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Quilted bedcovers are generally divided into three main groups: whole-cloth quilts, usually sewn so the top formed a continuous pattern; pieced quilts; and appliqué quilts. Both pieced and appliqué quilts are frequently referred to as patchwork.

During the late seventeenth and early eighteenth centuries, the American desire for imported East Indian printed cotton fabrics reflected the influence of English taste. Ships of English and Dutch trading companies returned from the East to English seaports, laden with block-printed cottons in vibrant colors. Many of these fabrics reached the American colonies, where textile manufacture had been discouraged—and for some time actually forbidden—by the mother country. These imported fabrics and, by the end of the eighteenth century, American-made printed cottons, were used for making whole-cloth spreads. Soon after the turn of the nineteenth century, mass-produced roller-printed “factory goods” made in American mills greatly reduced the cost of printed fabrics and increased the number of patterns available to the middle-class homemaker.

Pieced quilts were often considered utilitarian and represented the everyday bedcover. However, piecework often produced stunning, even astonishing, geometric designs. The technique of piecework made it posible to achieve an almost endless variety of patterns. The quilts were fashioned by sewing small bits of fabric together to form an overall patterned top. The designs were often contained within a series of blocks or patches that could be more easily worked; the blocks were later joined to form the quilt top. After a quilt top was completed, it was combiend with an inner lining of cotton or wool and a backing, and stitched together.

The appliqué technique involves sewing a piece cut from one fabric—for example, a motif cut from the exotically designed and expensive palampores and chintz fabrics imported from India and England—onto a ground fabric, such as an individual block, or directly onto the full-sized background fabric. The blank areas in between the appliqués were usually quilted in decorative patterns, and in some instances part of the quilting patterns were stuffed with cotton to give a third dimension to the quilt top.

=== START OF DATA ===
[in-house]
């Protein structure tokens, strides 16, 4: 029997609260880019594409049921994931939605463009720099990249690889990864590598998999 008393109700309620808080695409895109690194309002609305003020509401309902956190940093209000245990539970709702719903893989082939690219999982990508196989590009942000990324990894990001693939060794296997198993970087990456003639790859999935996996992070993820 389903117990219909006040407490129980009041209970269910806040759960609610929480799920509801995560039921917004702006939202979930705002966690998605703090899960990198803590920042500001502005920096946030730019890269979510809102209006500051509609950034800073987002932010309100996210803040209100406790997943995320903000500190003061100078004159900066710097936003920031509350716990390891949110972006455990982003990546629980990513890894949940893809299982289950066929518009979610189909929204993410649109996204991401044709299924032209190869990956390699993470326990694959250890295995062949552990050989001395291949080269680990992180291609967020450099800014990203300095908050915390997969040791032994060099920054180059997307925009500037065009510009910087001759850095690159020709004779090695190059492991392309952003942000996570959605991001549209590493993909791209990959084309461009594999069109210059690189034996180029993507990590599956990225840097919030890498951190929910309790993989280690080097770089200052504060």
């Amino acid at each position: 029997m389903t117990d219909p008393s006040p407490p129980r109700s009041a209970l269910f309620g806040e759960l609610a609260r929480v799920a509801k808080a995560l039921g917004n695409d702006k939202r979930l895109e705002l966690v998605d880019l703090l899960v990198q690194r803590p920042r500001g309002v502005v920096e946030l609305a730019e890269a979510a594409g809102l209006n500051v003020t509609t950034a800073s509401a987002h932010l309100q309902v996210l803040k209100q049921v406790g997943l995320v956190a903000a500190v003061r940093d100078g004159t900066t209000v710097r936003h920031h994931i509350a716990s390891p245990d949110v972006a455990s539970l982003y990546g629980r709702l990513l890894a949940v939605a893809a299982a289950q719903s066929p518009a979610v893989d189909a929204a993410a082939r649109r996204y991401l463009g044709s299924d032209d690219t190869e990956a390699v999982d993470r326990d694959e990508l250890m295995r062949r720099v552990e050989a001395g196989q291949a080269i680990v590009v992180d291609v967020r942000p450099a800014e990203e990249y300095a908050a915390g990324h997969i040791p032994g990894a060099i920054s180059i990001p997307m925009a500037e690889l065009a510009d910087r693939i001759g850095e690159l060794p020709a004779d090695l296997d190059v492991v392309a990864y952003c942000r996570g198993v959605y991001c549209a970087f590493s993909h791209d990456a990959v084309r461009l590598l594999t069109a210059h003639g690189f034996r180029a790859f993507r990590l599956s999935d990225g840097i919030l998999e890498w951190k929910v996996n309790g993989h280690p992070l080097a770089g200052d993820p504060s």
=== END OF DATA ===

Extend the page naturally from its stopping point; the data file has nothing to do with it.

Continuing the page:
As daily life became easier for the American woman and many necessities could be purchased from a store instead of produced by hand at home, leisure time increased. No longer was it necessary for quilts to be purely utilitarian, and a quiltmaker could now concern herself more with the decorative aspects of her handiwork. This decorative aspect reached its zenith with the Crazy quilt, popular during the last part of the nineteenth and beginning of the twentieth centuries. Called “crazy” because of their randomly shaped pieces, which are believed to resemble "crazed" porcelain, it is hypothesized that the fad for these textiles was inspired by an American interest in Japanese goods that began at the Philadelphia Centennial Exposition in 1876. Often, Crazy quilts are not technically quilts at all, as they not actually quilted together—the tops and backings are frequently joined by knots. The small size of may Crazy quilts indicates that they probably were not used on beds, more more often ended up as parlor throws or lap robes. They are usually elaborately decorated with a combination of silk, velvet, and other fabrics mixed with embroidery, patches of fabric in the shapes of butterflies, flowers, birds, or other animals, and bits and pieces of material saved from a special garment.

Variations of the quilting tradition were also developed by some ethnic and social groups, such as the Amish in Pennsylvania and in the Midwest. Their textiles are distinctively designed and have their own palettes and quilting motifs—typically conservative in design and adhering to simple geometric patterns executed primarily in solid-colored wool. The Midwestern examples exhibit a greater range and complexity of design because the quiltmakers tended to be more influenced by their non-Amish neighbors, and cotton was the preferred material.

There are five main types of American coverlet: the geometric patterned plain weave, the overshot, the double-weave, the “summer and winter,” and the fancier Jacquard. The earliest coverlets were probably brought from Europe as household goods; when they wore out, they were replaced by pieces of domestic production. Two- and four-harness looms were made of hand-hewn logs and used in homes in the late eighteenth and early nineteenth centuries, but patterns requiring more than four shafts were largely the domain of the professional weaver. It was once believed that the professional weaver traveled from town to town, bringing his loom with him. However, it has now been determined that the looms were too bulky to be broken down and reassembled frequently. It is more likely that the weaver, if he did travel, did so to collect the housewives’ spun wool, which he then carried back to his shop, The housewife selected patterns from a weaver's pattern book, so that the finished effort was a collaborative product between the weaver and his client. In some other instances, a weaver might use a loom that was kept assembled in the community he visited.

The Jacquard attachment, with its series of punched cards, dramatically altered the production of coverlets after its introduction to America in the mid-1820s. This device allowed the professional weaver to create non-geometric patterns quickly and easily, without an assistant, and made coverlets available to a much greater population, The cost involved in creating such a bedcover, however, still kept them in the realm of luxury items for most households.

Watch a short video on quilt patterns by Gayle Thomas produced by the National Film Board of Canada.